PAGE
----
Discretionary spending

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Spending (budget authority and outlays) controlled in annual appropriations acts.[1] Unlike mandatory, or non-discretionary spending, discretionary appropriations require an annual vote from a member of Congress. In 2013, only 31% of the United States federal budget was discretionary spending, the balance being entitlement, or mandatory spending, and interest on the national debt.[2]

With discretionary spending being the only items members of Congress can control, this has led to some commentators referring to the bulk of U.S. government spending and growth of deficits as being on auto-pilot.[3] The political philosopher and journalist George Will however, contends that all government spending is discretionary spending with the exception of debt service.[4]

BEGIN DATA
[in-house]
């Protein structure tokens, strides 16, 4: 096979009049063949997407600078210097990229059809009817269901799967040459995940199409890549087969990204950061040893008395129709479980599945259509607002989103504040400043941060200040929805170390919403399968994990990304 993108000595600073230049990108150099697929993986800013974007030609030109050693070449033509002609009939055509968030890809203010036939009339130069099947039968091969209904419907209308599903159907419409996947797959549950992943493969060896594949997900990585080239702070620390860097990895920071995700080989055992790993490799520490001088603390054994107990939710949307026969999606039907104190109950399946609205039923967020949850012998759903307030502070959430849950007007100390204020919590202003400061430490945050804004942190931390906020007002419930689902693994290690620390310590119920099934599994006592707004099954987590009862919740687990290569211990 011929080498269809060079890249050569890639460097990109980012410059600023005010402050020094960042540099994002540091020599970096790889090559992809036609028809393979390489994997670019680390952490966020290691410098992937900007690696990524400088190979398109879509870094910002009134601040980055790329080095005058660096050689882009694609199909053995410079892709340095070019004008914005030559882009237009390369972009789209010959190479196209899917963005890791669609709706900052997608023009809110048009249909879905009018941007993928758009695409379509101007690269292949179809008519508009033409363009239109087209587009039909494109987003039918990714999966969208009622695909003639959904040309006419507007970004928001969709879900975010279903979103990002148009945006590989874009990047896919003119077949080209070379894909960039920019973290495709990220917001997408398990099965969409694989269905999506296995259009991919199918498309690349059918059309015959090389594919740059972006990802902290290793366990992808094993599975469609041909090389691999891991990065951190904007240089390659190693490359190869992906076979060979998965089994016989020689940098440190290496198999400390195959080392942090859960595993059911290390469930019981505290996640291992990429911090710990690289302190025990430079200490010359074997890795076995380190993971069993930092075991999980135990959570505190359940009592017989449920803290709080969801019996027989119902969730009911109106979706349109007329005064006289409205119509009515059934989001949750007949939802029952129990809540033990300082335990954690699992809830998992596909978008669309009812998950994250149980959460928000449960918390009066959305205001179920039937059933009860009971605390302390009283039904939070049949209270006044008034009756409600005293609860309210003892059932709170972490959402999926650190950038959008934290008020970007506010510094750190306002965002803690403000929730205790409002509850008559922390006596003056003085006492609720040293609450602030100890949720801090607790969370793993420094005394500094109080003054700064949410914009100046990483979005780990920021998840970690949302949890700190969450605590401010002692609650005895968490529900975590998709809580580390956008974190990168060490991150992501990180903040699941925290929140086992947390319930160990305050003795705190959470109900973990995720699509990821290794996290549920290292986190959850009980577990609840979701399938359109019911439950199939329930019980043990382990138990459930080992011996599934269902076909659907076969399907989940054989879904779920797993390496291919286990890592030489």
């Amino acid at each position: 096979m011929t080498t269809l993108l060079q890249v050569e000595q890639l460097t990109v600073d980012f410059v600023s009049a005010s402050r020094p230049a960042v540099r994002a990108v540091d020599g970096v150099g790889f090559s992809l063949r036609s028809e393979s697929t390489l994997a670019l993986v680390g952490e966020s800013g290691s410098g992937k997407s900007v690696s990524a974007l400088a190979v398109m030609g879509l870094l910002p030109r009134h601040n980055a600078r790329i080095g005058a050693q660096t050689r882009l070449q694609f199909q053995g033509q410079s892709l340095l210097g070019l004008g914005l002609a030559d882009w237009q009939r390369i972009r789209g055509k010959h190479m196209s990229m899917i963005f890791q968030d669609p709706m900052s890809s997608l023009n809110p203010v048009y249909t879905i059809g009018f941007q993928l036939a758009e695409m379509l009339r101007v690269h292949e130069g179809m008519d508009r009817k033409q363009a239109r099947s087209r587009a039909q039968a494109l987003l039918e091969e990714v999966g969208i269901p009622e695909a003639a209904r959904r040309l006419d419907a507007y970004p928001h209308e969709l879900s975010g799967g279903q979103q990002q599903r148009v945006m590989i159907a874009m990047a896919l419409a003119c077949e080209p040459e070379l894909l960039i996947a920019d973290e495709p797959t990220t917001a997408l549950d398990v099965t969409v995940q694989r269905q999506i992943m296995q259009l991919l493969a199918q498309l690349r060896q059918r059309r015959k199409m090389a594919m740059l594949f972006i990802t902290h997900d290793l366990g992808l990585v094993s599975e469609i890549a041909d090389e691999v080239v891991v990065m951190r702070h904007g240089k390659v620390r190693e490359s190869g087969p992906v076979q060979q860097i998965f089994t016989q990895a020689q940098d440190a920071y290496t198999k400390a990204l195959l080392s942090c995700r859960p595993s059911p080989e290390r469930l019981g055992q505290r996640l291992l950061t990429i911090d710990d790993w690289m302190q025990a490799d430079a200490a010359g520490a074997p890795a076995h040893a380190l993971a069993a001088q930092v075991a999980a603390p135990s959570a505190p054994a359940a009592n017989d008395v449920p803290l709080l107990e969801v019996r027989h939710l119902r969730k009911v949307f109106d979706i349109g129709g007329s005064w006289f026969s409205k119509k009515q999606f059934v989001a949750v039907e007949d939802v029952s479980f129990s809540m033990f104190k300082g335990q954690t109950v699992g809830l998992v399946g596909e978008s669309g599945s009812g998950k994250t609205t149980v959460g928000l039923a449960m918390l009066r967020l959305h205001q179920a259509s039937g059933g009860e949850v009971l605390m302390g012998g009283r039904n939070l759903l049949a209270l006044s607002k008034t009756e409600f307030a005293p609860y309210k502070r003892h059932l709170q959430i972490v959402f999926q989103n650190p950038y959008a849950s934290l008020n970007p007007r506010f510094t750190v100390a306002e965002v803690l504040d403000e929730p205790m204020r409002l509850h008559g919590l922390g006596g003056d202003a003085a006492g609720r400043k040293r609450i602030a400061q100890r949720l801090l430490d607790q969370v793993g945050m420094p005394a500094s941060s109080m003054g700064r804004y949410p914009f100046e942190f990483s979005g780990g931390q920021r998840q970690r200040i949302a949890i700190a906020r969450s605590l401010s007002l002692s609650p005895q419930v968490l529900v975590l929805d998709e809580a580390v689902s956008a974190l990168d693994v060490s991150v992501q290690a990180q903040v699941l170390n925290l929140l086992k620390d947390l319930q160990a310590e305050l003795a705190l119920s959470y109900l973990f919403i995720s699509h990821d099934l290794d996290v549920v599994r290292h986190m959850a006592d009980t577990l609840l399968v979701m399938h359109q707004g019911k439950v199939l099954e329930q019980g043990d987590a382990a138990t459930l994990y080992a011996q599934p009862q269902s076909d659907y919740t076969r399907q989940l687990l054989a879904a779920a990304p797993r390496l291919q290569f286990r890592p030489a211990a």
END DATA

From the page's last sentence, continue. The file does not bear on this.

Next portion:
See also

References

  1. [1] US Senate Reference
  2. http://nationalpriorities.org/media/uploads/federal_budget_101/Figure8.3.png
  3. http://www.nationalreview.com/corner/262673/autopilot-programs-will-squeeze-out-everything-else-veronique-de-rugy
  4. Econtalk, George will, Feb-28-2011
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